Industry experts agreed that as plan sponsors review their investment options, they will continue to be focused on low-cost funds, as they were last year. In 2019, target-date funds, a relatively low-cost investment option, posted notable asset gains, rising 30.7% to $1.89 trillion from 2018 and more than double the $811.2 billion in 2014, according to P&I's annual survey.
Vanguard Group Inc., which again topped all managers with $1.52 trillion in U.S. institutional tax-exempt DC assets, up 29.1% from 2018, attributed the growth in part to its target-date funds. "Due to their diversification benefits and wide use as QDIAs in defined contribution plans, Vanguard's target-date series continue to lead the industry in cash flow," said James Martielli, head of investment solutions within Vanguard's institutional investor group in Malvern, Pa.
Vanguard's target-date funds posted nearly $69 billion in inflows in 2019, and through year-to-date June 30 had amassed $16 billion in net inflows, according to Mr. Martielli. Overall, Vanguard's target-date strategies held $650.1 billion in assets as of Dec. 31, up 36.7% from $475.6 billion the year before, according to P&I data.
BlackRock Inc., ranked second with $1.04 trillion in DC assets, also attributed the 25.6% jump it posted in DC assets in part to its LifePath target-date franchise. Assets in the target-date series were up 36% from 2018, said Anne Ackerley, managing director and head of BlackRock's retirement group in New York.
BlackRock's target-date strategies held a total of $255.1 billion as of Dec. 31, according to P&I data.
"In terms of organic growth, we anticipate BlackRock will continue to outpace the industry, particularly in our target-date franchise given the breadth and strength of our franchise, our dedication to innovation and deep client relationships," Ms. Ackerley said.
Capital Group Cos. Inc., sixth among managers with $451.4 billion in assets, up 23.2% from 2018, partly chalked up its growth to its "superior, risk-adjusted returns" as well its target-date strategy, a "consistent driver of growth in assets and market share," said Ralph Haberli, president of Capital Group's institutional retirement client group in Los Angeles.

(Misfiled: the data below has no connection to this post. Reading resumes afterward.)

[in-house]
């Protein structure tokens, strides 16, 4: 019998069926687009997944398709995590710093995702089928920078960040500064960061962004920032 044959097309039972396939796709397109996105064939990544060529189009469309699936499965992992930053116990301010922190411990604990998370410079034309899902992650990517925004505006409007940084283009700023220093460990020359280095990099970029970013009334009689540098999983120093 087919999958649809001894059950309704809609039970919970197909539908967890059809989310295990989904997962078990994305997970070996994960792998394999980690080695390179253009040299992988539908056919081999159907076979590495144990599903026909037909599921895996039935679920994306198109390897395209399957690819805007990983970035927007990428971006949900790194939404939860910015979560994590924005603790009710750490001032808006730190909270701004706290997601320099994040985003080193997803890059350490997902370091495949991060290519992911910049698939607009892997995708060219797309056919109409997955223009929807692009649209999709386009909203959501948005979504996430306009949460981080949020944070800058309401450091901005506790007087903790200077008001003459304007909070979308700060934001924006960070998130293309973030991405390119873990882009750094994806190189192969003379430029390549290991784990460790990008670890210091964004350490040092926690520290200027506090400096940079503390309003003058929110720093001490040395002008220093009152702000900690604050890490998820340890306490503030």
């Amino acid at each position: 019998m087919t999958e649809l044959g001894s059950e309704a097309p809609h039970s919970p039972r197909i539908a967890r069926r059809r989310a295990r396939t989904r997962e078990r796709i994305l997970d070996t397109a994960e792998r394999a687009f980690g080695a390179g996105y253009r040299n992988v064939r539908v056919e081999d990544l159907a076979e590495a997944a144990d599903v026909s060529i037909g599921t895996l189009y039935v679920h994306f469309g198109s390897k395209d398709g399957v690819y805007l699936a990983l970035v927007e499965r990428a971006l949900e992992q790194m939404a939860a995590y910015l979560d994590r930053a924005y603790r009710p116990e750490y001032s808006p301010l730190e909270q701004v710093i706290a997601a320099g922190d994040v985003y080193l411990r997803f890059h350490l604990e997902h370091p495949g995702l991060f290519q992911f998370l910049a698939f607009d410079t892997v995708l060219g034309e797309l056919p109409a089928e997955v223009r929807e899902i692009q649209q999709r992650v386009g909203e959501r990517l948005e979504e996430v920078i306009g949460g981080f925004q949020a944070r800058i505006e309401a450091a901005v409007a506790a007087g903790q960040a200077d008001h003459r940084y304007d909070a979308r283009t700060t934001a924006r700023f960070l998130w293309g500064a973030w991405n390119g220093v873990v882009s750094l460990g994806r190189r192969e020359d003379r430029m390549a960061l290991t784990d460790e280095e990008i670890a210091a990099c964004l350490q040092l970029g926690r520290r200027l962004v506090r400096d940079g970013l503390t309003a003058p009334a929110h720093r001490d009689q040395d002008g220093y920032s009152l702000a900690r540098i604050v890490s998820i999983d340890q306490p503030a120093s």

Assets in Capital Group's target-date strategies totaled $138.2 billion as of Dec. 31, and grew 48% year-over-year driven by strong gross sales, net flows and market appreciation, he said.
Capital Group also attributed its growth to the rollout last year of collective investment trusts, which gave the firm access to a wider segment of plan sponsors, Mr. Haberli said, adding that target-date CITs raised $2.3 billion in assets in 2019.
"Capital heads into the second half of 2020 and beyond with strong momentum and a path to continue to expand our reach across DC plans and plan participants," he said.
The ongoing focus by plan sponsors on investment costs is reflected in the robust growth of commingled funds, which outpaced that of mutual funds, according to P&I's survey findings. Commingled funds totaled $2.37 trillion in assets, up 19.5% from $1.99 trillion in 2018. Mutual funds, in contrast, grew 15.4% to $2.9 trillion.
On a five-year basis, the growth rate of commingled funds relative to mutual funds is even more stark. Commingled funds AUM jumped 61.3% since 2014 while mutual funds grew 29.4%.
The faster growth of commingled funds is driven by the desire for lower fees and plan sponsors becoming more comfortable utilizing the options, such as collective investment trusts, and communicating them to participants, Cammack's Mr. Volo said.
Mr. Volo expects commingled funds to continue to grow faster than mutual funds in the near term as information about the pooled vehicles become more readily available, but he sees low-cost mutual fund share classes "closing the gap."
Ross Bremen, a partner at investment consultant NEPC LLC in Boston, also sees commingled funds continuing to grow faster. "All the fee litigation has certainly led plan sponsors to consider lower-cost collective trust offerings," he said.
Of note, separate accounts posted even healthier growth than commingled funds on a year-over-year basis. In 2019, separate accounts reached $1.46 trillion in assets, up 20.8% from $1.21 trillion in 2018 and up 54.9% from 2014.